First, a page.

The video really focuses on his body; and straight men sometimes want to outdo gay men in looks on videos (gay videos these days show too many tattoos, which is not representative of who is in the discos).  He is always clean cut, extremely muscular, pretty much the Quezacoatal arrival.

At around 12 minutes into the film, Big Joel gets into the subject of salesmanship, selling these little socks and clothes and banners.  I’m reminded of “Blogtyrant” and the idea of building a fan base and mailing list of “leads” to sell to (life insurance companies do that, however).  All the sudden, Paul’s world is not just about a masculine style (Rosenfels-talk) of entertainment and manipulation; it is about getting you to buy something.  Isn’t that what capitalism is about?  Isn’t that what supports the Internet?

Something funny shows up – just a little chest hair, above the middle, onto the pecs.  Had he been shaving all this time, or is he just getting older (now 23)?  Body versatility really goes on in the soap operas these days (see TV blog, May 10, and what happened to Will on “Days”).  And then, the Satie music comes back. French satire.
  
Whatever his behavior in Japan, when Paul travels overseas, he is the show, not the place he visits.  If you go to Dubai, give me a tour of the Burj and of the “Palms”, not just of yourself.

Thursday, May 10, 2018

"Marijuana: An Unbanked Industry", short film by the Federalist Society, at Cato Institute today



The Federalist Society and the Cato Institute presented a short film today, directed by Matt Wood: “Marijuana: An Unbanked Industry”, about 11 minutes (short).


  
I could not find a YouTube for the film, but it starts at 2:20 on this Facebook video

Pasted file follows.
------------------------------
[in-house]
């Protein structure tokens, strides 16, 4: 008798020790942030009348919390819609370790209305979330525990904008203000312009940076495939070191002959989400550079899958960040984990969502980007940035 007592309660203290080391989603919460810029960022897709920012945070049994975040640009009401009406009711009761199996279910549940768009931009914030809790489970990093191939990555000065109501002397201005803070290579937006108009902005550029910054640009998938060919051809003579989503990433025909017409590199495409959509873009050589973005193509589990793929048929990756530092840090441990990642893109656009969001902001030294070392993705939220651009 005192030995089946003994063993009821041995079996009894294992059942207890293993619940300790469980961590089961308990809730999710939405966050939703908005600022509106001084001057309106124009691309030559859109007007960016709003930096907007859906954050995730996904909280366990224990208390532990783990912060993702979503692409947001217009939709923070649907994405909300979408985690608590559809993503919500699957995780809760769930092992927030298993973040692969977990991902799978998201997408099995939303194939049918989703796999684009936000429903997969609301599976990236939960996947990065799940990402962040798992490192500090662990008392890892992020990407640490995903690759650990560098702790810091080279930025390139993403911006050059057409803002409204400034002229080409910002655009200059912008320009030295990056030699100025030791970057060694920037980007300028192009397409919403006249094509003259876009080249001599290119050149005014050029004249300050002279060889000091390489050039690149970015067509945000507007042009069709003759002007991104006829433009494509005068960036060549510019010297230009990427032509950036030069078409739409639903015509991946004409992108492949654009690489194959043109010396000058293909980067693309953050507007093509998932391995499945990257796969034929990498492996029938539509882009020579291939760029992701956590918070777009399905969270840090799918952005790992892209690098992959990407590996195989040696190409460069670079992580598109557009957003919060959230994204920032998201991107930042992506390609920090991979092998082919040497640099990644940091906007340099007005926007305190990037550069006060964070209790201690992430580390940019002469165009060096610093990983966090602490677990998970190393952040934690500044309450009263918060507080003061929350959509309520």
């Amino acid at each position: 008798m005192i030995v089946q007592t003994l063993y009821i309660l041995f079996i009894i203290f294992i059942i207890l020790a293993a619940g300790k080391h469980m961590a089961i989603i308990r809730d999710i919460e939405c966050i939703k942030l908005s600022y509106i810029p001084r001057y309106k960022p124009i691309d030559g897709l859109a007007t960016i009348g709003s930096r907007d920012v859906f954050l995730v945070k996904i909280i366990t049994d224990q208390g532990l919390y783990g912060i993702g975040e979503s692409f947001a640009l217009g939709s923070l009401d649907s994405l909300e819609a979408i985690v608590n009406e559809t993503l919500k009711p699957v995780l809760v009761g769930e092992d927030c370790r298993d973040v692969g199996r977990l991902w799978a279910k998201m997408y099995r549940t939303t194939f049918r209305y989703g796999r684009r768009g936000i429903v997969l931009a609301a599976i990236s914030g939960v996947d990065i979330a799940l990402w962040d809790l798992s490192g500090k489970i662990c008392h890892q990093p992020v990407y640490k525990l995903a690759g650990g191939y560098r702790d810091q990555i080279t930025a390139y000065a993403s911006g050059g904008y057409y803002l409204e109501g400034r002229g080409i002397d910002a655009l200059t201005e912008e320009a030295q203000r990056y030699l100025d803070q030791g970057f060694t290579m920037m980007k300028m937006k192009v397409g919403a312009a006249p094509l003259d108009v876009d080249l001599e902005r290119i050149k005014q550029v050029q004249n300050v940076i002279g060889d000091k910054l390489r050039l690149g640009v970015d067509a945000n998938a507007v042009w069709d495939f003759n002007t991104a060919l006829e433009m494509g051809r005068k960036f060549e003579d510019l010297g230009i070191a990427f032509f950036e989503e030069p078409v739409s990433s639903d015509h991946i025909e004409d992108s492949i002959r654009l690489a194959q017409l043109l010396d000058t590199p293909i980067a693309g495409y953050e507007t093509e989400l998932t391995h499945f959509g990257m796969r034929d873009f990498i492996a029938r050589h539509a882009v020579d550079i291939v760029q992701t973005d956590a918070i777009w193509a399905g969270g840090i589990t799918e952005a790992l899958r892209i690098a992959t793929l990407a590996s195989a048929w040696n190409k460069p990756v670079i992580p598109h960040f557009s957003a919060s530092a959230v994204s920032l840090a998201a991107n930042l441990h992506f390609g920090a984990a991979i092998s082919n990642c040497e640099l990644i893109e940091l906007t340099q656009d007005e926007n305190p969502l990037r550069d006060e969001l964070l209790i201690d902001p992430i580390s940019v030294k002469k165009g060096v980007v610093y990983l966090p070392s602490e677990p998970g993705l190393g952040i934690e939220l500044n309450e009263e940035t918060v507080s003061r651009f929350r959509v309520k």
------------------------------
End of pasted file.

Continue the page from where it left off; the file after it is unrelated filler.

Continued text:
The panel discussion that follows will be posted on my “Bills News Commentary” page today.

The film explains briefly why, in the numerous states in which medical and now even recreational marijuana is legal, the retail businesses that sell them must remain all cash.  Federal rules against money laundering scare the banks away from offering any connection at all to these businesses.
  
Reason TV has a 4-minute embeddable video from Feb. 2015, "Protecting Marijuana’s $2.7 Billion Cash Industry when Banks Won’t".

  
There is a review on the Major Issues Blog July 30, 2017, of the CNBC film “Marijuana in America: Colorado Pot Rush”.

Tuesday, May 08, 2018

"Moldylocks and the Problem of Tribalism": Us v. Them



Moldylocks and the Problem of Tribalism” (10 min) by Micah Curtis, lays things on the line for violent campus protesters. 

  
The sponsor is “Rayce Riot Apparel, T-shirts for shitlords”.  Well, maybe, king-sized beds are not needed.
  
Micah talks about some demonstrations in California, following Charlottesville, and somewhat equates Antifa to communism. But he makes a very simple criticism of tribalism as simply “us v. them”.  Milo gets mentioned.  Moldylocks seems to be the name he assigned to a female demonstrator who got punched back.
  
Indeed, Jesus’s teaching of “turn the other cheek” seems like a four-word answer to tribalism.
   
I have started reading Jonah Goldberg’s “Suicide of the West”.

Monday, May 07, 2018

"The Religion of Identity Politics": animated short




Sam Harris has a 5-minute animated short, “The Religion of Identity Politics” (2016, before the election.
  
  
He makes the point that an argument from a disinterested party is more likely to adhere to facts and lead to well thought out policy than an “argument” – rather a plea – from a victim of oppression or discrimination.
  
A major exception to this would be when the previously engaged or victimized speaker actually can recite facts from his or her own experience.

Harris believes that people affected by a problem are often less objective than others.  For example, some parents of children with autism are more likely to believe unfounded theories about vaccines and autism.  Out of work coal miners may believe that climate change science is a hoax of the elites. 
  
I think this video is significant because many people, especially on the Left, want to reduce “the privilege of being listened to” to those who actually have engagement in being responsible for others.  In this new era of private censorship and takedowns of objectionable sites, this idea could become significant.